By John Reynolds and Matthew Chapman, marketingmagazine.co.uk, Friday, 20 July 2012 11:56AM
Coe was being interviewed by Evan Davies on Radio 4's high-profile 'Today Programme', ahead of the start of the Olympics, which are now just seven-days away.
Coe was asked a number of questions about Olympic sponsorship and how the protection of sponsors would impact on the people attending an Olympic event.
Davies focused in on questions about Pepsi, rival to Olympic sponsor Coke, and Nike, which is a rival to Olympic sponsor adidas.
The exchange between Coe and Davies ran as follows:
Evan Davies: Can I go to an Olympic event wearing a Pepsi t-shirt?
Seb Coe: No, you probably wouldn’t be walking in with a Pepsi t-shirt because Coca-Cola are our sponsors and again they put millions of pounds into this project but also millions of pounds into grass roots sport – it is important to protect those sponsors.
Davies: Can I go in with Nike trainers on?
Coe: I think you probably could.
Davies: You don’t know?! You don’t know whether I can go to the Games with Nike trainers on – you are only one week away.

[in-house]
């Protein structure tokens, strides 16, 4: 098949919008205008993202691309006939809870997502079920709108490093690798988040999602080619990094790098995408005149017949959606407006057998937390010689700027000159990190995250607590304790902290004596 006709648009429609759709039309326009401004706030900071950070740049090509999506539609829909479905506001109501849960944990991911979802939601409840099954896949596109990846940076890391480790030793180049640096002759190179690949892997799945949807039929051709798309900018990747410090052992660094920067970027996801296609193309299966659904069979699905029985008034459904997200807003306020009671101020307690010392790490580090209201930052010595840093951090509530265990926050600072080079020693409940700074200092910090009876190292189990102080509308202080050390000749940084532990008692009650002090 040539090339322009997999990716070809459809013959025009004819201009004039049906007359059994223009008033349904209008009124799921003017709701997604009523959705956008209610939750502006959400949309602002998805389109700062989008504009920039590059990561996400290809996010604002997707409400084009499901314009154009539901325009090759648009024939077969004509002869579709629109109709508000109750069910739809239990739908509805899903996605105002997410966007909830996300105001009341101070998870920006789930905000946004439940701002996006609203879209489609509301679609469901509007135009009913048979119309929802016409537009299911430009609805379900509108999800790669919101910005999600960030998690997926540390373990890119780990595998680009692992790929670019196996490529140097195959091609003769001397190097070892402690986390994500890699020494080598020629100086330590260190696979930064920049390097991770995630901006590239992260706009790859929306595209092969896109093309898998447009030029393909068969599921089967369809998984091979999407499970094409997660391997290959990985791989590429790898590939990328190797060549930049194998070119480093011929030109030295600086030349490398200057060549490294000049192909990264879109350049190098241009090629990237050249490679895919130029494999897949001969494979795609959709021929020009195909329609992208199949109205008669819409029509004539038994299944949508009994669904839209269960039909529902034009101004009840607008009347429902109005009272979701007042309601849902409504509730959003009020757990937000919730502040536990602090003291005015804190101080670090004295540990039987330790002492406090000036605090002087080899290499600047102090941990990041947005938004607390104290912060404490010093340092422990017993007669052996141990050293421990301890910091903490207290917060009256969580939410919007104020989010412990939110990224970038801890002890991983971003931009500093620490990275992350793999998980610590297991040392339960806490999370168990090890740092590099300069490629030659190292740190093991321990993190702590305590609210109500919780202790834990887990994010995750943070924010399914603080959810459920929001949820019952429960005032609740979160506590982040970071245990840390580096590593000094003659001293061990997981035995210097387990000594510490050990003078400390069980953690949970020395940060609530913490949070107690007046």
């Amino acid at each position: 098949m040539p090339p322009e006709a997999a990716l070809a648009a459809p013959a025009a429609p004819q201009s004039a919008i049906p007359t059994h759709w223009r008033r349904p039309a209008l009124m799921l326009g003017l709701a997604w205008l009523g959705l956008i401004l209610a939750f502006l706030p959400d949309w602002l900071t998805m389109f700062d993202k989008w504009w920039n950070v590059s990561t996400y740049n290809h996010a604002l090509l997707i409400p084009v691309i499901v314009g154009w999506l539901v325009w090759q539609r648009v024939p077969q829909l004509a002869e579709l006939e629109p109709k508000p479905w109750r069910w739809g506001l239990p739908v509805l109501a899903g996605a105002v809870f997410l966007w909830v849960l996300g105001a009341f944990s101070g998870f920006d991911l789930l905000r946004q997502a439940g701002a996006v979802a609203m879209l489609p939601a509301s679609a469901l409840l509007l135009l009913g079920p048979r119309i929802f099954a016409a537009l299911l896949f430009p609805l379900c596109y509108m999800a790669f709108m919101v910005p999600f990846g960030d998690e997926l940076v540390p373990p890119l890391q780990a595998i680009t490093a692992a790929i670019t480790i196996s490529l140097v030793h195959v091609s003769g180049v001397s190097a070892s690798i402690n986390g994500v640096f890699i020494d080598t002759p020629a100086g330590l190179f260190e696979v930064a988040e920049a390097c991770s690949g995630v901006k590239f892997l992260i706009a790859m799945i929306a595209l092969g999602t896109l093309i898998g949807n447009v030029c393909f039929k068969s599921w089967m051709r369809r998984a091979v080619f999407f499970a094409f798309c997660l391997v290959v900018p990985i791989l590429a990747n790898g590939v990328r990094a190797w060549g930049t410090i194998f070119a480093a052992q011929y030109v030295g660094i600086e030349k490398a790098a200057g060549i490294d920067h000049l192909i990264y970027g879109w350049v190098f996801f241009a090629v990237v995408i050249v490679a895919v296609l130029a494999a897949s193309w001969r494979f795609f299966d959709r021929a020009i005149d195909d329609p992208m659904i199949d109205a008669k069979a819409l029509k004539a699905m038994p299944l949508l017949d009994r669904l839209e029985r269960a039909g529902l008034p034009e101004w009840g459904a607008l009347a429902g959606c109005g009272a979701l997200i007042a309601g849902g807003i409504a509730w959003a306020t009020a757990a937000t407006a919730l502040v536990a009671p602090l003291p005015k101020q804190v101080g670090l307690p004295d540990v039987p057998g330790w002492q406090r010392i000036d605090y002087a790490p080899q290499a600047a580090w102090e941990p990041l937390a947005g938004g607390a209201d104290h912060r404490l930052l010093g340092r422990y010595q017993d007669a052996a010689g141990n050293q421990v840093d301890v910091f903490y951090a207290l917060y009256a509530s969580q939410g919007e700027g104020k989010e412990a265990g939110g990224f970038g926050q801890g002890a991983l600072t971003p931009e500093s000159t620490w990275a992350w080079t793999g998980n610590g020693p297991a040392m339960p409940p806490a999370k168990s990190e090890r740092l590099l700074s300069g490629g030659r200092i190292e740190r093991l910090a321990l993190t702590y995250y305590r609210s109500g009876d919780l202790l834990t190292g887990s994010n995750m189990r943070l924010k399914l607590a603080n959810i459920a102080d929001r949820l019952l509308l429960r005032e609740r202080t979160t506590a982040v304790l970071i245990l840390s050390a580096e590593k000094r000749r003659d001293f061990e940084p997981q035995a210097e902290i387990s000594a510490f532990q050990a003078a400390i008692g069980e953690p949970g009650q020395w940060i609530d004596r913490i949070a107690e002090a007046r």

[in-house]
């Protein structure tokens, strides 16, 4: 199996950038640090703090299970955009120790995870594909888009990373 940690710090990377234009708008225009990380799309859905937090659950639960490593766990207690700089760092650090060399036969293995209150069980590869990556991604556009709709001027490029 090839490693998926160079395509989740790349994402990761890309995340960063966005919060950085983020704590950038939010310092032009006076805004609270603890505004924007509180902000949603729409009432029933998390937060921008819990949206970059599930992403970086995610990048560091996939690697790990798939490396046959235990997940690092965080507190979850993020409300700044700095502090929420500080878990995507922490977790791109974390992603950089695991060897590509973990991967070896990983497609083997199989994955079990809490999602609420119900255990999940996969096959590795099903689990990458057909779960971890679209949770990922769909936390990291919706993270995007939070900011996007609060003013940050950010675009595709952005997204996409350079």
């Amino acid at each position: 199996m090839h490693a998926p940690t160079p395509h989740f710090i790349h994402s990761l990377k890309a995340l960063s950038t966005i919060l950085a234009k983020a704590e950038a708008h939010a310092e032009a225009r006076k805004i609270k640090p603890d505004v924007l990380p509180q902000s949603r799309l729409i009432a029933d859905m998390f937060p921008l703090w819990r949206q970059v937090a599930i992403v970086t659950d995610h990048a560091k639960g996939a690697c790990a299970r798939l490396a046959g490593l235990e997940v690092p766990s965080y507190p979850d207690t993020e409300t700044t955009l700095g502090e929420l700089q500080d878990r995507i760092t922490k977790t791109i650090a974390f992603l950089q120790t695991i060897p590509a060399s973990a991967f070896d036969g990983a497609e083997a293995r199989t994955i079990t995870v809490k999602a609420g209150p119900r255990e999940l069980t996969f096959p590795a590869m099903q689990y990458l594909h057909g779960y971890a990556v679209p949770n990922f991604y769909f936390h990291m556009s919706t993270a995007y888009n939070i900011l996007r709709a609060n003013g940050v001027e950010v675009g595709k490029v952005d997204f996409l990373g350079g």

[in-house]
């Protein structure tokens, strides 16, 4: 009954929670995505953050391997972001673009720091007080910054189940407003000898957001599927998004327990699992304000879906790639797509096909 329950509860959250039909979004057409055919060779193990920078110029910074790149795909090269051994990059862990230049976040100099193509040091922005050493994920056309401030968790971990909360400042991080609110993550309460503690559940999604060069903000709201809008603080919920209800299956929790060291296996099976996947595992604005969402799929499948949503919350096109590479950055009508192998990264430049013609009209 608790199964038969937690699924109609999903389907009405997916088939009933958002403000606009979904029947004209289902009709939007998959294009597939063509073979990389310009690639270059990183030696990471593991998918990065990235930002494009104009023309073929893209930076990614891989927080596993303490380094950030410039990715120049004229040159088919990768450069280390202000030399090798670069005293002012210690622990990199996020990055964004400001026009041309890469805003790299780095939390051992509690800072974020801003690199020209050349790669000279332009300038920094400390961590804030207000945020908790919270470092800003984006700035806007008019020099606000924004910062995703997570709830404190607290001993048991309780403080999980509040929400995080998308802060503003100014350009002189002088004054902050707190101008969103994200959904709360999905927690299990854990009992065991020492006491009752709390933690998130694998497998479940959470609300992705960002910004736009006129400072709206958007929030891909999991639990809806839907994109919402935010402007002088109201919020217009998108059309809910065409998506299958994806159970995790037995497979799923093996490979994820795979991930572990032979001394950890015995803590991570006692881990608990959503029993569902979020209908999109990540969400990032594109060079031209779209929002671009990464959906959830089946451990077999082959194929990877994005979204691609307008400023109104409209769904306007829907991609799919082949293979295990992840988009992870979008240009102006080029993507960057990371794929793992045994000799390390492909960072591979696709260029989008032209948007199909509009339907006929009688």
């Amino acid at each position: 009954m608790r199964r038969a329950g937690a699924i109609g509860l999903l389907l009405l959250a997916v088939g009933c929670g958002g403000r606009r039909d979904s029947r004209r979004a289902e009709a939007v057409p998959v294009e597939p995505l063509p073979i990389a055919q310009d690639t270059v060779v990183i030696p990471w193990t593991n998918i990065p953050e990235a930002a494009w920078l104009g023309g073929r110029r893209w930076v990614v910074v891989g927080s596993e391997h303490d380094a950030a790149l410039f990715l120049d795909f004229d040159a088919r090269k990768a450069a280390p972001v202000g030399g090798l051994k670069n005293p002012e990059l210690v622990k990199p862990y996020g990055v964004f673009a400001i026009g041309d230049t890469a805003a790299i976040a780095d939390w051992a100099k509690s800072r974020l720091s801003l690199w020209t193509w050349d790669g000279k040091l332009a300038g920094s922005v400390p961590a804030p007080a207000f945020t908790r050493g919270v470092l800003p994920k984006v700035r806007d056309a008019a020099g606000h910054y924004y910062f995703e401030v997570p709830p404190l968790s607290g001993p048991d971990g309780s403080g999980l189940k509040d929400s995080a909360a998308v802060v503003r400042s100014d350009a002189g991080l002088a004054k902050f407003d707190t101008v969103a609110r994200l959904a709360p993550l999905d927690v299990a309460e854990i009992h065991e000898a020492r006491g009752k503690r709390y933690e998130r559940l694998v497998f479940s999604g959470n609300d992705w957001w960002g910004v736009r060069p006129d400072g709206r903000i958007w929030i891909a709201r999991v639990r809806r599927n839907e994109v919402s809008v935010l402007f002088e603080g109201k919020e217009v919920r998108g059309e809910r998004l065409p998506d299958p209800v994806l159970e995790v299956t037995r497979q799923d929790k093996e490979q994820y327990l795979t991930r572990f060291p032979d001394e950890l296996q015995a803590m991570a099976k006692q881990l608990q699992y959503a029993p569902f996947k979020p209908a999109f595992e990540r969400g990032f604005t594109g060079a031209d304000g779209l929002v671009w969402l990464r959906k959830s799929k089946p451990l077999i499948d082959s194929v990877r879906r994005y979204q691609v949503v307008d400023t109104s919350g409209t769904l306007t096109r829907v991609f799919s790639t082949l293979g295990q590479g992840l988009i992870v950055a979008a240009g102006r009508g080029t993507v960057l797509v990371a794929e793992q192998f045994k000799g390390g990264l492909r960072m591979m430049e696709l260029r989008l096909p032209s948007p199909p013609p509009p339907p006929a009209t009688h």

Coe: Evan, let’s put some reality in this. You probably would be able to walk through with Nike trainers. Does that satisfy you?
Davies: 'Probably' doesn’t actually but I’m assuming by that you mean you can wear Nike trainers.
Jackie Brock-Doyle, director of communications and public affairs at London 2012, who sat in on the interview claimed Coe misheard the question regarding Nike, which so perplexed him.
Instead of hearing "Can I go in with Nike trainers on?" Brock-Doyle said Coe heard "Can workers go in with Nike trainers on?", adding that the whole "interview was difficult to hear."
Brock-Doyle said Olympic rules meant that workers would have to be kitted out all in adidas gear so wouldn’t be able to wear Nike.
But people attending the Olympics would be able to wear Nike.
Brock-Doyle said Olympic organisers would, though, take action if a group of 20 or 30 people arrived at an Olympic venue kitted out in the name of corporate brand which was not an Olympic sponsor.
This article was first published on marketingmagazine.co.uk